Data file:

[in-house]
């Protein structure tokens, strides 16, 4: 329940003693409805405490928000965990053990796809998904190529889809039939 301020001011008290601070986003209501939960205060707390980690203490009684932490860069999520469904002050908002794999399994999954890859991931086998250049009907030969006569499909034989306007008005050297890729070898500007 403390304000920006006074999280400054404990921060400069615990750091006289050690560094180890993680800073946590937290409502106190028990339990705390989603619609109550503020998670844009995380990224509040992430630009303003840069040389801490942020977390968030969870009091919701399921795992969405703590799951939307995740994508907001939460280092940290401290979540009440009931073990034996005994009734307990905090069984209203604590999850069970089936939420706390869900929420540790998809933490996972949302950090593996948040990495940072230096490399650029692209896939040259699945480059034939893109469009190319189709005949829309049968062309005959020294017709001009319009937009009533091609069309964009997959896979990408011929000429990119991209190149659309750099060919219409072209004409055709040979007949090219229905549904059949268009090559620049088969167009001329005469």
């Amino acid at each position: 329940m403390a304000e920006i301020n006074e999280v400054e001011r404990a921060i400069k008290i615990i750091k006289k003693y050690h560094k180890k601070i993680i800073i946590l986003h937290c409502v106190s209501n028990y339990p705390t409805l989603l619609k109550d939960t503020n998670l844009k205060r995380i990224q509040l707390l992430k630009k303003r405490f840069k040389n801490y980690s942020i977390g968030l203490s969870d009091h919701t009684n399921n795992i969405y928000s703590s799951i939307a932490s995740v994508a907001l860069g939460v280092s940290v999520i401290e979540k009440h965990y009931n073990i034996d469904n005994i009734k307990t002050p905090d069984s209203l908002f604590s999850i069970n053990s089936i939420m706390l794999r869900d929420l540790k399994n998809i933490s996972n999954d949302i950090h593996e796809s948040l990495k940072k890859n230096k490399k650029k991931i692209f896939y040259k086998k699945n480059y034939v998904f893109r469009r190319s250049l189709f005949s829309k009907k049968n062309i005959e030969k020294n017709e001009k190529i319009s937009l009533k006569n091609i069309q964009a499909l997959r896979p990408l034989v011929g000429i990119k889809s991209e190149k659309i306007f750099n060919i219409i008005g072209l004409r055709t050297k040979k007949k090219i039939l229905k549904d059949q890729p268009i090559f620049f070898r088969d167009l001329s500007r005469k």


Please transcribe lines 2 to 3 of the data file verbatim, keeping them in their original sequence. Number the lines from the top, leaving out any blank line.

């Protein structure tokens, strides 16, 4: 329940003693409805405490928000965990053990796809998904190529889809039939 301020001011008290601070986003209501939960205060707390980690203490009684932490860069999520469904002050908002794999399994999954890859991931086998250049009907030969006569499909034989306007008005050297890729070898500007 403390304000920006006074999280400054404990921060400069615990750091006289050690560094180890993680800073946590937290409502106190028990339990705390989603619609109550503020998670844009995380990224509040992430630009303003840069040389801490942020977390968030969870009091919701399921795992969405703590799951939307995740994508907001939460280092940290401290979540009440009931073990034996005994009734307990905090069984209203604590999850069970089936939420706390869900929420540790998809933490996972949302950090593996948040990495940072230096490399650029692209896939040259699945480059034939893109469009190319189709005949829309049968062309005959020294017709001009319009937009009533091609069309964009997959896979990408011929000429990119991209190149659309750099060919219409072209004409055709040979007949090219229905549904059949268009090559620049088969167009001329005469």
């Amino acid at each position: 329940m403390a304000e920006i301020n006074e999280v400054e001011r404990a921060i400069k008290i615990i750091k006289k003693y050690h560094k180890k601070i993680i800073i946590l986003h937290c409502v106190s209501n028990y339990p705390t409805l989603l619609k109550d939960t503020n998670l844009k205060r995380i990224q509040l707390l992430k630009k303003r405490f840069k040389n801490y980690s942020i977390g968030l203490s969870d009091h919701t009684n399921n795992i969405y928000s703590s799951i939307a932490s995740v994508a907001l860069g939460v280092s940290v999520i401290e979540k009440h965990y009931n073990i034996d469904n005994i009734k307990t002050p905090d069984s209203l908002f604590s999850i069970n053990s089936i939420m706390l794999r869900d929420l540790k399994n998809i933490s996972n999954d949302i950090h593996e796809s948040l990495k940072k890859n230096k490399k650029k991931i692209f896939y040259k086998k699945n480059y034939v998904f893109r469009r190319s250049l189709f005949s829309k009907k049968n062309i005959e030969k020294n017709e001009k190529i319009s937009l009533k006569n091609i069309q964009a499909l997959r896979p990408l034989v011929g000429i990119k889809s991209e190149k659309i306007f750099n060919i219409i008005g072209l004409r055709t050297k040979k007949k090219i039939l229905k549904d059949q890729p268009i090559f620049f070898r088969d167009l001329s500007r005469k």